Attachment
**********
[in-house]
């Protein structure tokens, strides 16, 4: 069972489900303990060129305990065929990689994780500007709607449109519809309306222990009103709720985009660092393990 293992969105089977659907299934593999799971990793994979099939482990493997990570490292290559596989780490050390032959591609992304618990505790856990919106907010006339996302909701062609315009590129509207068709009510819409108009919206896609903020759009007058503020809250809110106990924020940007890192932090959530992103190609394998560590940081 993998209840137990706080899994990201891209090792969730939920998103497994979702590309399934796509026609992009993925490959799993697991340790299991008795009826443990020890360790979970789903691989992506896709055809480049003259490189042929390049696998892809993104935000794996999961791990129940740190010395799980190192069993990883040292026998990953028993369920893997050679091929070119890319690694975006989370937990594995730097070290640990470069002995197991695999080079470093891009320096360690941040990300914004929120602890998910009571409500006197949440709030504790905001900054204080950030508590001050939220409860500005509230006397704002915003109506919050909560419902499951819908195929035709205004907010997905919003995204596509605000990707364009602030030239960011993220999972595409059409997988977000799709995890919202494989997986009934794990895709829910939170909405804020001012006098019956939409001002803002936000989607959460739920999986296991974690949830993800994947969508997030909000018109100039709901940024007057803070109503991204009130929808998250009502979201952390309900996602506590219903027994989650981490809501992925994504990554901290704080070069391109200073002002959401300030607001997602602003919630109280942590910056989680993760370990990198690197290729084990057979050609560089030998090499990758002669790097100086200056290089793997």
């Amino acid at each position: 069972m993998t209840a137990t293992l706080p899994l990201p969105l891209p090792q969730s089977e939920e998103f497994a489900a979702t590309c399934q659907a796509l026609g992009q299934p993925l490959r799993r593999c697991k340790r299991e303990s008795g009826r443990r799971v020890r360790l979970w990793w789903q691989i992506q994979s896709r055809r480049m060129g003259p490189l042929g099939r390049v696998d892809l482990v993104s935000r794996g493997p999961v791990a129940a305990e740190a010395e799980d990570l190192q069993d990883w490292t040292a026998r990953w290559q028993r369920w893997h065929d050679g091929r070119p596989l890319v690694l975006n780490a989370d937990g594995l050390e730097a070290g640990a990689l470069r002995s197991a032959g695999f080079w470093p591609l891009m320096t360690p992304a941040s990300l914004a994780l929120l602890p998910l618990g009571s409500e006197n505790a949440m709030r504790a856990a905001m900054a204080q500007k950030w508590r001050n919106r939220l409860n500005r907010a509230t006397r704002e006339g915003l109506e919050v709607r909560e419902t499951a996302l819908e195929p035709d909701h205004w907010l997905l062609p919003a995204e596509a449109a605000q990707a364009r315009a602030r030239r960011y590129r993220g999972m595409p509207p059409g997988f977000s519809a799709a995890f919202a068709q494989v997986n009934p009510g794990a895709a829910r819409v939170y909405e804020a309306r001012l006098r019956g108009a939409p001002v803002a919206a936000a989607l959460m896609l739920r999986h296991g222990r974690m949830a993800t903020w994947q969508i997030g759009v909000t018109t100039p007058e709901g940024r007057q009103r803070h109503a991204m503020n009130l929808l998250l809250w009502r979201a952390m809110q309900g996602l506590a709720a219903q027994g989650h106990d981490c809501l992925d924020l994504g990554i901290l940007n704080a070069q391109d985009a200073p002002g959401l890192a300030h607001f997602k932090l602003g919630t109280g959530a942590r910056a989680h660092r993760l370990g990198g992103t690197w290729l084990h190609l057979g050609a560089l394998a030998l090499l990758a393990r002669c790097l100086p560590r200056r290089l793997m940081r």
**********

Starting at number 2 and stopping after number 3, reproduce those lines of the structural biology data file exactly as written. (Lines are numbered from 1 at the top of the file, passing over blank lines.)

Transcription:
């Protein structure tokens, strides 16, 4: 069972489900303990060129305990065929990689994780500007709607449109519809309306222990009103709720985009660092393990 293992969105089977659907299934593999799971990793994979099939482990493997990570490292290559596989780490050390032959591609992304618990505790856990919106907010006339996302909701062609315009590129509207068709009510819409108009919206896609903020759009007058503020809250809110106990924020940007890192932090959530992103190609394998560590940081 993998209840137990706080899994990201891209090792969730939920998103497994979702590309399934796509026609992009993925490959799993697991340790299991008795009826443990020890360790979970789903691989992506896709055809480049003259490189042929390049696998892809993104935000794996999961791990129940740190010395799980190192069993990883040292026998990953028993369920893997050679091929070119890319690694975006989370937990594995730097070290640990470069002995197991695999080079470093891009320096360690941040990300914004929120602890998910009571409500006197949440709030504790905001900054204080950030508590001050939220409860500005509230006397704002915003109506919050909560419902499951819908195929035709205004907010997905919003995204596509605000990707364009602030030239960011993220999972595409059409997988977000799709995890919202494989997986009934794990895709829910939170909405804020001012006098019956939409001002803002936000989607959460739920999986296991974690949830993800994947969508997030909000018109100039709901940024007057803070109503991204009130929808998250009502979201952390309900996602506590219903027994989650981490809501992925994504990554901290704080070069391109200073002002959401300030607001997602602003919630109280942590910056989680993760370990990198690197290729084990057979050609560089030998090499990758002669790097100086200056290089793997």
């Amino acid at each position: 069972m993998t209840a137990t293992l706080p899994l990201p969105l891209p090792q969730s089977e939920e998103f497994a489900a979702t590309c399934q659907a796509l026609g992009q299934p993925l490959r799993r593999c697991k340790r299991e303990s008795g009826r443990r799971v020890r360790l979970w990793w789903q691989i992506q994979s896709r055809r480049m060129g003259p490189l042929g099939r390049v696998d892809l482990v993104s935000r794996g493997p999961v791990a129940a305990e740190a010395e799980d990570l190192q069993d990883w490292t040292a026998r990953w290559q028993r369920w893997h065929d050679g091929r070119p596989l890319v690694l975006n780490a989370d937990g594995l050390e730097a070290g640990a990689l470069r002995s197991a032959g695999f080079w470093p591609l891009m320096t360690p992304a941040s990300l914004a994780l929120l602890p998910l618990g009571s409500e006197n505790a949440m709030r504790a856990a905001m900054a204080q500007k950030w508590r001050n919106r939220l409860n500005r907010a509230t006397r704002e006339g915003l109506e919050v709607r909560e419902t499951a996302l819908e195929p035709d909701h205004w907010l997905l062609p919003a995204e596509a449109a605000q990707a364009r315009a602030r030239r960011y590129r993220g999972m595409p509207p059409g997988f977000s519809a799709a995890f919202a068709q494989v997986n009934p009510g794990a895709a829910r819409v939170y909405e804020a309306r001012l006098r019956g108009a939409p001002v803002a919206a936000a989607l959460m896609l739920r999986h296991g222990r974690m949830a993800t903020w994947q969508i997030g759009v909000t018109t100039p007058e709901g940024r007057q009103r803070h109503a991204m503020n009130l929808l998250l809250w009502r979201a952390m809110q309900g996602l506590a709720a219903q027994g989650h106990d981490c809501l992925d924020l994504g990554i901290l940007n704080a070069q391109d985009a200073p002002g959401l890192a300030h607001f997602k932090l602003g919630t109280g959530a942590r910056a989680h660092r993760l370990g990198g992103t690197w290729l084990h190609l057979g050609a560089l394998a030998l090499l990758a393990r002669c790097l100086p560590r200056r290089l793997m940081r």